Monday, November 30, 2009

Why "4 Months, 3 Weeks and 2 Days" is not a pro-life film

"Romanian filmmaker Cristian Mungiu depicts with bleak accuracy and wry observation what it's like to navigate the back alleys, easy cruelty and sheer pettiness in a totalitarian society in "4 Months, 3 Weeks and 2 Days." This is not the stuff of concentration camps, strong-arm tactics and vicious repression, but rather a society's complete indifference, absent even the slightest human empathy, toward two hapless young women trying to resolve an unwanted pregnancy. Yes, the ostensive portrait is of the final years of Communist rule in Romania, but the film speaks to the banality of evil in all political systems and the contemptuous creatures more than willing to exploit the vulnerable in all societies."
From Reuters Top Ten Movies of the Decade.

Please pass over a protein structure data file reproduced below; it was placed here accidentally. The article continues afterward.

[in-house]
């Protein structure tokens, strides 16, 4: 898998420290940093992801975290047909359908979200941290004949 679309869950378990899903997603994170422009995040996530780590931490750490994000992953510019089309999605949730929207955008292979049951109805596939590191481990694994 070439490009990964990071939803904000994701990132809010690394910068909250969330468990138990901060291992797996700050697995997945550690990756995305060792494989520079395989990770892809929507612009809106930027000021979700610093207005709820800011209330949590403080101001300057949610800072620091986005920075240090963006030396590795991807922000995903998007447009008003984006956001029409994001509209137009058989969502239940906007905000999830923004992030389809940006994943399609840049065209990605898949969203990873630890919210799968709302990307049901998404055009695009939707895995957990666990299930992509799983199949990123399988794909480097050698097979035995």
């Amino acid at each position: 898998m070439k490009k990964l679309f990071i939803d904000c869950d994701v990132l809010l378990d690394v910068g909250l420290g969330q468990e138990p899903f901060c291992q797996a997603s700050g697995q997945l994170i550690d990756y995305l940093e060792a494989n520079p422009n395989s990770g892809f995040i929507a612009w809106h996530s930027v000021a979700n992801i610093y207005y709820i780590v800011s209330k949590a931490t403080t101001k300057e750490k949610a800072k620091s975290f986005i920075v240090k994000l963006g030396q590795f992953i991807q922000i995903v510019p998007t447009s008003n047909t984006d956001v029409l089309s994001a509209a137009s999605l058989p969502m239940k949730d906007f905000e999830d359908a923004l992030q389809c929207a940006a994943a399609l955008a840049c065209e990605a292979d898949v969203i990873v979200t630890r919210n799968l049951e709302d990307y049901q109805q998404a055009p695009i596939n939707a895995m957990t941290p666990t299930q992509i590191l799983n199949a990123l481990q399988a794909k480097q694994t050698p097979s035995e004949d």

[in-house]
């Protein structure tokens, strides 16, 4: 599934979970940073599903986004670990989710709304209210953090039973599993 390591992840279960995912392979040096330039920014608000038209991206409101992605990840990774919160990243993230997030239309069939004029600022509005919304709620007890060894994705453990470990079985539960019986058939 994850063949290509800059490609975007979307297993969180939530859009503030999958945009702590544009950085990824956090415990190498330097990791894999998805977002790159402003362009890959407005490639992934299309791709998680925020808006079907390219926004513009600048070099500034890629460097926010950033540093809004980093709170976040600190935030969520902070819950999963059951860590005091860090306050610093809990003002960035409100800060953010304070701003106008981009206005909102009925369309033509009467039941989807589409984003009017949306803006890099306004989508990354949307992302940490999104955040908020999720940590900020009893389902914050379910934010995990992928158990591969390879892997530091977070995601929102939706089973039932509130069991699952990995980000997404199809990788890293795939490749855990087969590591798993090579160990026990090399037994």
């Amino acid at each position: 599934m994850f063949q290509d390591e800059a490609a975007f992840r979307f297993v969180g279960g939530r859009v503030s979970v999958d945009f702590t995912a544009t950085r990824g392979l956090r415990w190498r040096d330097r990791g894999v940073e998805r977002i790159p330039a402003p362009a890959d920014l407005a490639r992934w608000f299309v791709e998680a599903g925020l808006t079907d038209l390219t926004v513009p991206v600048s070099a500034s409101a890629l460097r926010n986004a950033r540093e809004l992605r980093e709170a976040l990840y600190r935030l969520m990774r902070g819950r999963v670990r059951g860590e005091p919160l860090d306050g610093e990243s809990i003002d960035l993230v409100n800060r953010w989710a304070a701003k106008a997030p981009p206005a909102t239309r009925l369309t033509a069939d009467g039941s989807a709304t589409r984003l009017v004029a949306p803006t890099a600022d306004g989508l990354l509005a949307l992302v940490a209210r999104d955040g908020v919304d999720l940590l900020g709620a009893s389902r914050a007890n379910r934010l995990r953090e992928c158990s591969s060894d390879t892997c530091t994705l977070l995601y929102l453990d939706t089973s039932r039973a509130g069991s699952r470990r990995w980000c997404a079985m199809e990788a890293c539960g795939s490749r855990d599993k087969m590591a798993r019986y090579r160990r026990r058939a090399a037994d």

Yes, the fact that pro-abortion advocates would find the film supportive of their view does make the film not very pro-life. No, the fact that the film is disturbing about the procuring of an abortion does not mean that the film is pro-life.

As far as, "Well, it's neither you see, because it's a work of art and art is not supposed to bash us over the heads with messages..." and so forth, well, it's not that great of a work of art to begin with. And art that sucks, sucks about life.

I saw the film and found the content obviously repulsive. Yes, the film is harrowing and disturbing and bleakly gritty and grittily bleak and yadda yadda. The film "accurately" depicts a night of nightmare. So what? But not one minute of the film did I find to be engaging with the lineaments of life, not with life in its suffering, not with life in its absurd distortions; in fact, if it weren't for the unflinching gritty harrowing disturbing bleakness, what you have here is an after-school special. So lets replace this regime with another regime (not with one of those bad regimes of course, but the good ones that have safe legal abortions and have done away with all that back alley lack of empathy) why don't we? The film is a clunker.

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